Paneling provides a distinctive design element, and the wide range of available materials and patterns make it extremely versatile. There are several advantages to using paneling rather than other finish wall materials.
It is extremely durable and almost maintenance-free. Once installed, it needs little if any finishing. Paneling will cover a damaged wall so long as you do some preliminary steps including smoothing the damaged surface.
The disadvantages are that, with the exception of minor scratches and blemishes, paneling is hard to repair, and a careless installation can result in shabby-looking seams and edges.
How To Use Paneling
Use paneling wherever wood will create a warm accent. Use it on ceilings, as a wall covering, as wainscot, or to cover doors and shutters. Generally, it is better to use an expensive paneling to cover a small area than cheap paneling to cover a large area.
Board paneling is usually more expensive than sheet paneling, but it has several advantages.
It works better for long runs (ceilings or two-story walls, for example), because individual boards can be joined randomly, whereas 4-foot-wide sheets can only be joined end-to-end.
Board paneling can also be installed diagonally or in a herringbone pattern. It is easier to cut than sheet paneling, although the boards are more tedious to attach.
Most paneling has grooves, which create a strong line pattern that can have different effects depending on use. For instance, a short wall seems taller when covered with vertically grooved paneling. Horizontal paneling makes a wall seem shorter.
If you panel a far wall, perspective lengthens, making the room seem longer. The color of paneling also creates different effects. A ceiling with light paneling, such as maple or some varieties of oak, appears higher.
A room with walls of light paneling appears larger and brighter. Dark paneling makes a ceiling appear lower and creates either an intimate or confined feeling.
Always choose a pattern that is consistent with the overall character of the room. Try to match existing wood trim or other details, especially in homes of a particular architectural style.
Paneling with randomly spaced grooves or a coarse grain that includes worm holes or other markings should be used in casual settings. For a formal look, choose paneling that features a straight, tight grain pattern, narrow boards, and a smooth finish.
If you panel a bathroom or other wet area, use real board paneling of a durable species, such as redwood or cedar. Finish it with several coats of a clear sealer.
Types of Paneling
Boards. Traditionally, paneling consisted of individual boards. It can still be done using dimensional lumber ranging in thickness from 1-by lumber to very thin veneers. Some boards tend to warp and buckle over time, causing gaps at the joints. You can minimize this effect by using kiln-dried lumber.
Tongue-and-Groove. Tongue-and-groove paneling is usually made of soft wood — pine, redwood, or cedar — but oak and mahogany are also available. Some are tongue-and-groove on the ends. Often, single boards are made to look like two or three narrow boards by milling vertical grooves into the single board.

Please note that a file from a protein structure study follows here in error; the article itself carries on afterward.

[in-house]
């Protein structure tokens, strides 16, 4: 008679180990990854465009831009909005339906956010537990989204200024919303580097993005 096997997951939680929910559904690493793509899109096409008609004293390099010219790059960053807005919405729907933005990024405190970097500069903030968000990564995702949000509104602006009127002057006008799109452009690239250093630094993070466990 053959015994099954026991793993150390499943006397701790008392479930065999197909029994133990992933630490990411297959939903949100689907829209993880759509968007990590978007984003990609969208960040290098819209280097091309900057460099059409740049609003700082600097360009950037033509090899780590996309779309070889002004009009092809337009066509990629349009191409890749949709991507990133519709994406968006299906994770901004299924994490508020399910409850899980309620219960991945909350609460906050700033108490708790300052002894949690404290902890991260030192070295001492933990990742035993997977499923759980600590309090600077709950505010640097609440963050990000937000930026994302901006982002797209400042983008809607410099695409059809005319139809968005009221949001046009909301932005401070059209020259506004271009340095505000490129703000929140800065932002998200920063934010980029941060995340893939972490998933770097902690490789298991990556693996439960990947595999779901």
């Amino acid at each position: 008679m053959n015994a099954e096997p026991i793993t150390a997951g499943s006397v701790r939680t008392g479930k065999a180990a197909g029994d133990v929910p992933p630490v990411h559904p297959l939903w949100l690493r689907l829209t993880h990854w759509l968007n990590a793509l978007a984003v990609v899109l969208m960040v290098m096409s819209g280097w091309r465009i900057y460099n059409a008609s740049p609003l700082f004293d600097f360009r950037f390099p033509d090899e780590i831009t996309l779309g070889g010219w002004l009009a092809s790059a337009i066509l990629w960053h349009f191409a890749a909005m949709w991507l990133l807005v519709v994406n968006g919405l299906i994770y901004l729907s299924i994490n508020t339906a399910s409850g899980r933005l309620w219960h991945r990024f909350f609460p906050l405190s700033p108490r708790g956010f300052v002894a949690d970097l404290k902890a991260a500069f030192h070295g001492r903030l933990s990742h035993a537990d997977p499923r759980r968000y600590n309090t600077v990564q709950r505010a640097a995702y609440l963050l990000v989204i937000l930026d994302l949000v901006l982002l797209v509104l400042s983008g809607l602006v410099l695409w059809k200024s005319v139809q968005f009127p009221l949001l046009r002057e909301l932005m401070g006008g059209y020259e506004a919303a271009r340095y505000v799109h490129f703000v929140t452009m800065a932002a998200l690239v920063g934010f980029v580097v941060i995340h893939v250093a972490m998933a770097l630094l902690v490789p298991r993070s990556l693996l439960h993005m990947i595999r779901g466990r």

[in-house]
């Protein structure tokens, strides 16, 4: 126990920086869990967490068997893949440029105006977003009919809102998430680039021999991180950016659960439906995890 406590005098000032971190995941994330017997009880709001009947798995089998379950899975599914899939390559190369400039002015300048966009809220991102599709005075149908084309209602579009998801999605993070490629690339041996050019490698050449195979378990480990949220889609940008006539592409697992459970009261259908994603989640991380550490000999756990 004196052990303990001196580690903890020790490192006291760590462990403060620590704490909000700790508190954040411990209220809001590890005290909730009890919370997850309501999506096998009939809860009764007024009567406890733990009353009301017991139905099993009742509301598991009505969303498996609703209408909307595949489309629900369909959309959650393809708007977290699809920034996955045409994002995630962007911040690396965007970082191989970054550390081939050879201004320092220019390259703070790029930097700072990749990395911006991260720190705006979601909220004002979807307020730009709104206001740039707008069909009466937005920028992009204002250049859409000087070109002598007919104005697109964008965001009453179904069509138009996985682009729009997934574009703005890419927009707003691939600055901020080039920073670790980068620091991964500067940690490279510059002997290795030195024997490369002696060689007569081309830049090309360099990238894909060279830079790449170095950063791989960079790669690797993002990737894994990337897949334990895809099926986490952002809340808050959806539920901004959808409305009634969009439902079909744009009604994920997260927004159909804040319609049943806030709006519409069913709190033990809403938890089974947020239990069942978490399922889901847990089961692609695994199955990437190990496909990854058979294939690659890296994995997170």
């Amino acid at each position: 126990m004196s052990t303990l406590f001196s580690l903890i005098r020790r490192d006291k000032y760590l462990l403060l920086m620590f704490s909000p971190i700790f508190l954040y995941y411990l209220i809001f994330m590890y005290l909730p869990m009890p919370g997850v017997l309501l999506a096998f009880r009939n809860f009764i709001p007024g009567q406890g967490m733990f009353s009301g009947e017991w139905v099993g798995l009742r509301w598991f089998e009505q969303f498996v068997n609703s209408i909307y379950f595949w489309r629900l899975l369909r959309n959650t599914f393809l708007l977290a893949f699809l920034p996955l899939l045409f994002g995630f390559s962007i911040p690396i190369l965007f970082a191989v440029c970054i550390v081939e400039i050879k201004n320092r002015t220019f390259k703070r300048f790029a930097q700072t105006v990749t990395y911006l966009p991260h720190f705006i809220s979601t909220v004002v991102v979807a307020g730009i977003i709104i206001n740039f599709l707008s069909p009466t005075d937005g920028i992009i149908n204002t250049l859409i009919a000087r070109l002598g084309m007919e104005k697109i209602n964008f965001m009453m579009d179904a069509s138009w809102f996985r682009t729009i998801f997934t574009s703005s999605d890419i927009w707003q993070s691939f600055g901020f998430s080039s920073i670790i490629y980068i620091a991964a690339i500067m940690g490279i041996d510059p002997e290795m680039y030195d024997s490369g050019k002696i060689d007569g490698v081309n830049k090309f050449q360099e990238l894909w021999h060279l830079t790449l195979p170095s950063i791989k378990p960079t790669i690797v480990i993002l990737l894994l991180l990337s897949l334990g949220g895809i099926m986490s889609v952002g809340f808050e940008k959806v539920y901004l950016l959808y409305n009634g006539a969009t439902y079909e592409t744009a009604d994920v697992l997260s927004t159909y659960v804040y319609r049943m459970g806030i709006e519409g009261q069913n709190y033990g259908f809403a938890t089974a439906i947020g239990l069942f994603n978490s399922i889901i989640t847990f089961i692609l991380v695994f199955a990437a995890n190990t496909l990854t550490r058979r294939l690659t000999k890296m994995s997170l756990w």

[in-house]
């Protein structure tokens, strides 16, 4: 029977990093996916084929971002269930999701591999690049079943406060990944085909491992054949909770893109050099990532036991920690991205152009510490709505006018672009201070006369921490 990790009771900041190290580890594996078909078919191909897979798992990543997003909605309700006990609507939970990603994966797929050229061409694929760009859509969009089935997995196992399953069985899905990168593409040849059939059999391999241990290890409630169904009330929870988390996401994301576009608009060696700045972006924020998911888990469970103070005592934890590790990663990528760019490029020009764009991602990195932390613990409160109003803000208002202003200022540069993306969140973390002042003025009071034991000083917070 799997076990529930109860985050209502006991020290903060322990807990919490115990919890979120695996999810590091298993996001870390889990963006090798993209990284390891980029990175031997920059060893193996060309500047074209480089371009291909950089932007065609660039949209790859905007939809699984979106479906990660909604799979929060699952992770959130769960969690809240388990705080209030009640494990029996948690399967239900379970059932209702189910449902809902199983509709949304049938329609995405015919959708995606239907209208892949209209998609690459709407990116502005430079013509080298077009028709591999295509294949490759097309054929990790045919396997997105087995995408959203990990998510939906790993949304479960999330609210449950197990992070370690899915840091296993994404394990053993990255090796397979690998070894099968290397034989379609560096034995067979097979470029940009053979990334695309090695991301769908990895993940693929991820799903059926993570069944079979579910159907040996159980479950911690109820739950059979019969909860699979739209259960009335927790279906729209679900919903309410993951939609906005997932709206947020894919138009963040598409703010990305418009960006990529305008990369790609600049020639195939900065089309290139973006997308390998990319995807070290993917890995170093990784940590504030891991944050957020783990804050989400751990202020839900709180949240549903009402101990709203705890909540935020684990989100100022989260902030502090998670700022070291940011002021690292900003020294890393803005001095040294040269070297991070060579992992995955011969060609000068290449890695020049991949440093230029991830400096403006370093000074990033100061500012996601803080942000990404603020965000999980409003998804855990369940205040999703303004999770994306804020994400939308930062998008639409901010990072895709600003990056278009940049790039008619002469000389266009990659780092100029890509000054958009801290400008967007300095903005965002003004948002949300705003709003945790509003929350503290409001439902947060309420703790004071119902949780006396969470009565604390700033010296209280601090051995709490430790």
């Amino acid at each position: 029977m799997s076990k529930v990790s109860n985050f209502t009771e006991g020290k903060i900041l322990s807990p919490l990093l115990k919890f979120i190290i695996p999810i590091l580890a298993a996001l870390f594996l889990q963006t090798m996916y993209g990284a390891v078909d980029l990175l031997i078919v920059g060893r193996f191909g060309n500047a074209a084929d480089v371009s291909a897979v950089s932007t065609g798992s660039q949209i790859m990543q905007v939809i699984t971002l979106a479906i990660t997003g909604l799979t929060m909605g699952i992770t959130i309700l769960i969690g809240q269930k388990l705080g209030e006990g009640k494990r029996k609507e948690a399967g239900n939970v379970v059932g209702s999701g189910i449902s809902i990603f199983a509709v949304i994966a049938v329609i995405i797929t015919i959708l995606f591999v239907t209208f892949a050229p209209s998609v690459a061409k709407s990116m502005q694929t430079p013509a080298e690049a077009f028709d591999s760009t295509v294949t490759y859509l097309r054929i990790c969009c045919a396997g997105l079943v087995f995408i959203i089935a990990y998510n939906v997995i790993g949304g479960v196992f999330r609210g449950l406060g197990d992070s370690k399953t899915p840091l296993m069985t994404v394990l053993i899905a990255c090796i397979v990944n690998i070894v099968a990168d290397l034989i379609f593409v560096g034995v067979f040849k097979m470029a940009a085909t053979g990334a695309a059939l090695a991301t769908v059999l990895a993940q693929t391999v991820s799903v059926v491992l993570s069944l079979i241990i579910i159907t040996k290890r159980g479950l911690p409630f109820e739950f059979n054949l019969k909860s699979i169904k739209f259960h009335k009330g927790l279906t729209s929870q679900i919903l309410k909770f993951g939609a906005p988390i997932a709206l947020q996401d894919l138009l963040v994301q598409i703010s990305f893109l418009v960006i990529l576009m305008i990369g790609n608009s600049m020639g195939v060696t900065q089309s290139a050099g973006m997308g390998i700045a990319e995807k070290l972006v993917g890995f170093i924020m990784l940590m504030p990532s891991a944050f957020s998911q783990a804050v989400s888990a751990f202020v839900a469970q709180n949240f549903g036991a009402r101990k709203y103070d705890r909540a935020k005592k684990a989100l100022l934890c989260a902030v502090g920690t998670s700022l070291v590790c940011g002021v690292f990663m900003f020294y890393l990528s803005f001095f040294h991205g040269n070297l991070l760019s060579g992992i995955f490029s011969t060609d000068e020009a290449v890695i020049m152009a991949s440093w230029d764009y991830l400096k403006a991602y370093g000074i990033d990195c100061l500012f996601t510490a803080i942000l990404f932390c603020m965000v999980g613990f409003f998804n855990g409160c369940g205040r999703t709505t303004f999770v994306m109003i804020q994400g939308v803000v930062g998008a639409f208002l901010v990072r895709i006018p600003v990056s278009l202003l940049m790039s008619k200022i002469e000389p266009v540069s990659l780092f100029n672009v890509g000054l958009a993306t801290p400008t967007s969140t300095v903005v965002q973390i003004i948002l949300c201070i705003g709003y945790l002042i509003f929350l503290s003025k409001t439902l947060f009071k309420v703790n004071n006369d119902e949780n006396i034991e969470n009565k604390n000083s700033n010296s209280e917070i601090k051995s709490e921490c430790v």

Some types have a rough, or re-sawed surface on one side and a planed surface on the other. Options also include unfinished boards or boards that are prefinished.
Sheet Paneling. The greatest variety of paneling is available in sheets. Paneling sheets are usually 4 feet wide by 8, 9, or 10 feet long. Sheet surface options are almost endless. In some cases real wood strips (veneers), are glued to plywood backing to produce a surface identical to individual board paneling, but it’s less expensive than the real deal.
Some hardwood veneers are thick enough to have V-grooves, and the sheets come completely finished. Most sheet paneling has a printed surface; some is also embossed with wood patterns and textures.
If you decide to install wall paneling yourself, get the right tools and plan for the project. To prepare a surface for paneling, locate all the wall studs and indicate their position with marks on the floor and ceiling.
Then check for high spots and low spots with a long straightedge. If all areas are within ¼ inch of a flat plane, apply paneling directly to the wall after patching holes and cracks and removing nails and other obstructions.
If the wall is irregular, nail 1 by 2 furring strips 2 feet apart and wherever seam panels will occur. If the wall consists of bare studs, nail up ½-inch wallboard and tape it before installing paneling.
Bring the paneling indoors at least 24 hours before installation. Hardboard paneling is particularly susceptible to expansion and contraction, but all paneling needs to acclimate to the home.
Store it flat rather than standing against a wall, and handle it carefully to avoid marring the surface.
Start by planning the layout. Use full sheets whenever possible. Locate filler pieces over doorways and windows. Place all edges directly on the wall or a furring strip. Install the first panel in a prominent corner. Use a level to make sure the sides are plumb.
The easiest way to install paneling is to apply adhesive with a caulking gun. Apply a quick-drying adhesive immediately before each sheet goes up. Some adhesives require that you push the sheet against the adhesive, then pull it away to allow the glue to set before finally pushing the panel into place.
Even with adhesive, most paneling still needs to be nailed along the top and bottom.
Cut sheet paneling with a handsaw, table saw, or circular saw. If you use a handsaw, find one with fine teeth, 10 to 15 points per inch. Saw with the paneling face-up when using a handsaw, table saw, or radial arm saw. Saw with the paneling face-down if you use a portable circular saw.
Clamp a long straightedge to the sheet. Start holes for electric receptacles and other fixtures with a drill and finish them with a jigsaw or keyhole saw.